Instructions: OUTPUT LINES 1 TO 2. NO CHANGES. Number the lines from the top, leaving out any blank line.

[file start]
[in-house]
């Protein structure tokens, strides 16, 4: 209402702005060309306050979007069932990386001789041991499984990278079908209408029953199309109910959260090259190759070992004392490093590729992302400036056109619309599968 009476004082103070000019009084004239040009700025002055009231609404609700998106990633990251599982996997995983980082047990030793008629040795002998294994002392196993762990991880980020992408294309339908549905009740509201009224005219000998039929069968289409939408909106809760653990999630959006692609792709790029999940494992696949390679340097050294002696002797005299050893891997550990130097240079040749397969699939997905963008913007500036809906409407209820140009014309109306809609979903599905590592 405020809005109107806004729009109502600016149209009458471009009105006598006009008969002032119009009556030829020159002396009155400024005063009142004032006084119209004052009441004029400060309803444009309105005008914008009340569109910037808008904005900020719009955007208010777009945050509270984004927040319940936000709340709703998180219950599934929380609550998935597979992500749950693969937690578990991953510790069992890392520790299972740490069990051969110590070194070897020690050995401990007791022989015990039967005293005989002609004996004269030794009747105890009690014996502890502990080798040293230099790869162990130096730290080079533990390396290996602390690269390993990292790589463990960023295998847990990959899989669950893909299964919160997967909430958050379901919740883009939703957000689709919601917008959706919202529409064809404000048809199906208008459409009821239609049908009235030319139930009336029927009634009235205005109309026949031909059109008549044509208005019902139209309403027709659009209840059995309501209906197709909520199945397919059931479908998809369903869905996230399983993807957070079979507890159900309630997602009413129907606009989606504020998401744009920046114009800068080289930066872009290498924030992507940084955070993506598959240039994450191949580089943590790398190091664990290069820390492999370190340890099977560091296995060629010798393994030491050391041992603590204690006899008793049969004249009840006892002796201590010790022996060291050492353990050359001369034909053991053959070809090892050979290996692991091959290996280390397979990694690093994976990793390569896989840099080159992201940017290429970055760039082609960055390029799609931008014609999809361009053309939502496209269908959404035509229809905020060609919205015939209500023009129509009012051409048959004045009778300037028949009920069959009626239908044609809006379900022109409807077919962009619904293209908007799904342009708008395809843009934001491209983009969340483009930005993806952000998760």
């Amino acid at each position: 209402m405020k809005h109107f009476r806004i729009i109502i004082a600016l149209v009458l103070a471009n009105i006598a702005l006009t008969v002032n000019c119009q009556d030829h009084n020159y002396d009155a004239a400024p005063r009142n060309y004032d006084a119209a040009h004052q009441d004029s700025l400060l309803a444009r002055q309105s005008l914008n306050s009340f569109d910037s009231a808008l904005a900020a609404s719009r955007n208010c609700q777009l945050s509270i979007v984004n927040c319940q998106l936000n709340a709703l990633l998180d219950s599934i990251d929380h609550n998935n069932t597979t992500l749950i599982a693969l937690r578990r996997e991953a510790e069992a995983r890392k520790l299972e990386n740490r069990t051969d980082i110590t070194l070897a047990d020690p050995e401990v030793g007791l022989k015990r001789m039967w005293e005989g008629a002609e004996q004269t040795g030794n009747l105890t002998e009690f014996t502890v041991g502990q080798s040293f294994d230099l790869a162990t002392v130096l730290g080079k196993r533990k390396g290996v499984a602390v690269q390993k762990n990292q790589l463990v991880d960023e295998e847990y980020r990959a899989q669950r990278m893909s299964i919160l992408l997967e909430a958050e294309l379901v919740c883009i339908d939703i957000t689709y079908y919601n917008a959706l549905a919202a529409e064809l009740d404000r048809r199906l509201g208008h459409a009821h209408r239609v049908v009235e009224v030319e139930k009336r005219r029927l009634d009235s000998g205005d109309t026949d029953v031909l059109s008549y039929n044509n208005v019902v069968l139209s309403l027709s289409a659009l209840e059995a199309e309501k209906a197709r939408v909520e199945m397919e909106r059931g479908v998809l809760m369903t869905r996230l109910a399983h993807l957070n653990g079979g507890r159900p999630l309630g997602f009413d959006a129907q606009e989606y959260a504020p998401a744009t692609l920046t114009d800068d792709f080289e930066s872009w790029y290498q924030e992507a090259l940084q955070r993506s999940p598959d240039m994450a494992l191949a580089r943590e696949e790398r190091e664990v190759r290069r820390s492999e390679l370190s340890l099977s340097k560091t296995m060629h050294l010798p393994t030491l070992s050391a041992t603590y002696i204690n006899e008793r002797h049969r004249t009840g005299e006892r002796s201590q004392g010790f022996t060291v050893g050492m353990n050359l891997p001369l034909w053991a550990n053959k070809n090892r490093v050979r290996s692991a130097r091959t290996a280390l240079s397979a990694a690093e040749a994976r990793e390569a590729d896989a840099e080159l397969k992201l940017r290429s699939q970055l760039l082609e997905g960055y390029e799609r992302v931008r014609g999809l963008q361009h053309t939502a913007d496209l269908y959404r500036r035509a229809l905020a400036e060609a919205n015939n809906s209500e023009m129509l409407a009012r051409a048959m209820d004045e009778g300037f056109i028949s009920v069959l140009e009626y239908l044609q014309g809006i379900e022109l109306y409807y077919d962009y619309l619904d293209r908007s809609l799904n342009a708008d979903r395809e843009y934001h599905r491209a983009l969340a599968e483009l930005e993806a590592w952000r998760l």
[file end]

[in-house]
């Protein structure tokens, strides 16, 4: 209402702005060309306050979007069932990386001789041991499984990278079908209408029953199309109910959260090259190759070992004392490093590729992302400036056109619309599968 009476004082103070000019009084004239040009700025002055009231609404609700998106990633990251599982996997995983980082047990030793008629040795002998294994002392196993762990991880980020992408294309339908549905009740509201009224005219000998039929069968289409939408909106809760653990999630959006692609792709790029999940494992696949390679340097050294002696002797005299050893891997550990130097240079040749397969699939997905963008913007500036809906409407209820140009014309109306809609979903599905590592 405020809005109107806004729009109502600016149209009458471009009105006598006009008969002032119009009556030829020159002396009155400024005063009142004032006084119209004052009441004029400060309803444009309105005008914008009340569109910037808008904005900020719009955007208010777009945050509270984004927040319940936000709340709703998180219950599934929380609550998935597979992500749950693969937690578990991953510790069992890392520790299972740490069990051969110590070194070897020690050995401990007791022989015990039967005293005989002609004996004269030794009747105890009690014996502890502990080798040293230099790869162990130096730290080079533990390396290996602390690269390993990292790589463990960023295998847990990959899989669950893909299964919160997967909430958050379901919740883009939703957000689709919601917008959706919202529409064809404000048809199906208008459409009821239609049908009235030319139930009336029927009634009235205005109309026949031909059109008549044509208005019902139209309403027709659009209840059995309501209906197709909520199945397919059931479908998809369903869905996230399983993807957070079979507890159900309630997602009413129907606009989606504020998401744009920046114009800068080289930066872009290498924030992507940084955070993506598959240039994450191949580089943590790398190091664990290069820390492999370190340890099977560091296995060629010798393994030491050391041992603590204690006899008793049969004249009840006892002796201590010790022996060291050492353990050359001369034909053991053959070809090892050979290996692991091959290996280390397979990694690093994976990793390569896989840099080159992201940017290429970055760039082609960055390029799609931008014609999809361009053309939502496209269908959404035509229809905020060609919205015939209500023009129509009012051409048959004045009778300037028949009920069959009626239908044609809006379900022109409807077919962009619904293209908007799904342009708008395809843009934001491209983009969340483009930005993806952000998760």